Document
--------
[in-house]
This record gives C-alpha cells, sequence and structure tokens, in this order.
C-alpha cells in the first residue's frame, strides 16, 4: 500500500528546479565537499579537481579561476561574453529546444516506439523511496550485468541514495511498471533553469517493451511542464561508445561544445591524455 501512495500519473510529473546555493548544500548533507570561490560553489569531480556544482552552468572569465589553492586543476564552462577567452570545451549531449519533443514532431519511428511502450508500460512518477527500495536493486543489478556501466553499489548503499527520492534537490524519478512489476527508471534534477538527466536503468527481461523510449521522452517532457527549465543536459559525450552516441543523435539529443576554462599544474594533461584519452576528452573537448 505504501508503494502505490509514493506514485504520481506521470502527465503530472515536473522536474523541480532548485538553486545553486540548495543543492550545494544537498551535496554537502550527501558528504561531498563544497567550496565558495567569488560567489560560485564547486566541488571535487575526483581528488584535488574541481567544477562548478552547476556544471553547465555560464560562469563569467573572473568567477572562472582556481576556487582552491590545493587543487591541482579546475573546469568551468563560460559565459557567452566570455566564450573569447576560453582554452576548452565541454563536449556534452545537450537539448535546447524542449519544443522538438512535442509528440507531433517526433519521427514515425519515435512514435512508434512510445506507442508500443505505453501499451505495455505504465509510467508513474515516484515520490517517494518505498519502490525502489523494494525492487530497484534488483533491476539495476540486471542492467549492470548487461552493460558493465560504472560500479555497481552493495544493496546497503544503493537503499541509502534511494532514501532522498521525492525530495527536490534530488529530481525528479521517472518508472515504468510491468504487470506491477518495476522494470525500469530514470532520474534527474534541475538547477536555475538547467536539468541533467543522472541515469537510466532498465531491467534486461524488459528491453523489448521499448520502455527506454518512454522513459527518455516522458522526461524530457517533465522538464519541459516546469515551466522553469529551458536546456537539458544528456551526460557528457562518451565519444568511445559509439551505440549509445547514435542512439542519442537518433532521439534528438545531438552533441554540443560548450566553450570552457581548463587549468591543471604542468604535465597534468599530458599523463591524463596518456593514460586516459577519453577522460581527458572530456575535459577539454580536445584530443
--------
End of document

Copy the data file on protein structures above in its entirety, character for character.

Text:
[in-house]
This record gives C-alpha cells, sequence and structure tokens, in this order.
C-alpha cells in the first residue's frame, strides 16, 4: 500500500528546479565537499579537481579561476561574453529546444516506439523511496550485468541514495511498471533553469517493451511542464561508445561544445591524455 501512495500519473510529473546555493548544500548533507570561490560553489569531480556544482552552468572569465589553492586543476564552462577567452570545451549531449519533443514532431519511428511502450508500460512518477527500495536493486543489478556501466553499489548503499527520492534537490524519478512489476527508471534534477538527466536503468527481461523510449521522452517532457527549465543536459559525450552516441543523435539529443576554462599544474594533461584519452576528452573537448 505504501508503494502505490509514493506514485504520481506521470502527465503530472515536473522536474523541480532548485538553486545553486540548495543543492550545494544537498551535496554537502550527501558528504561531498563544497567550496565558495567569488560567489560560485564547486566541488571535487575526483581528488584535488574541481567544477562548478552547476556544471553547465555560464560562469563569467573572473568567477572562472582556481576556487582552491590545493587543487591541482579546475573546469568551468563560460559565459557567452566570455566564450573569447576560453582554452576548452565541454563536449556534452545537450537539448535546447524542449519544443522538438512535442509528440507531433517526433519521427514515425519515435512514435512508434512510445506507442508500443505505453501499451505495455505504465509510467508513474515516484515520490517517494518505498519502490525502489523494494525492487530497484534488483533491476539495476540486471542492467549492470548487461552493460558493465560504472560500479555497481552493495544493496546497503544503493537503499541509502534511494532514501532522498521525492525530495527536490534530488529530481525528479521517472518508472515504468510491468504487470506491477518495476522494470525500469530514470532520474534527474534541475538547477536555475538547467536539468541533467543522472541515469537510466532498465531491467534486461524488459528491453523489448521499448520502455527506454518512454522513459527518455516522458522526461524530457517533465522538464519541459516546469515551466522553469529551458536546456537539458544528456551526460557528457562518451565519444568511445559509439551505440549509445547514435542512439542519442537518433532521439534528438545531438552533441554540443560548450566553450570552457581548463587549468591543471604542468604535465597534468599530458599523463591524463596518456593514460586516459577519453577522460581527458572530456575535459577539454580536445584530443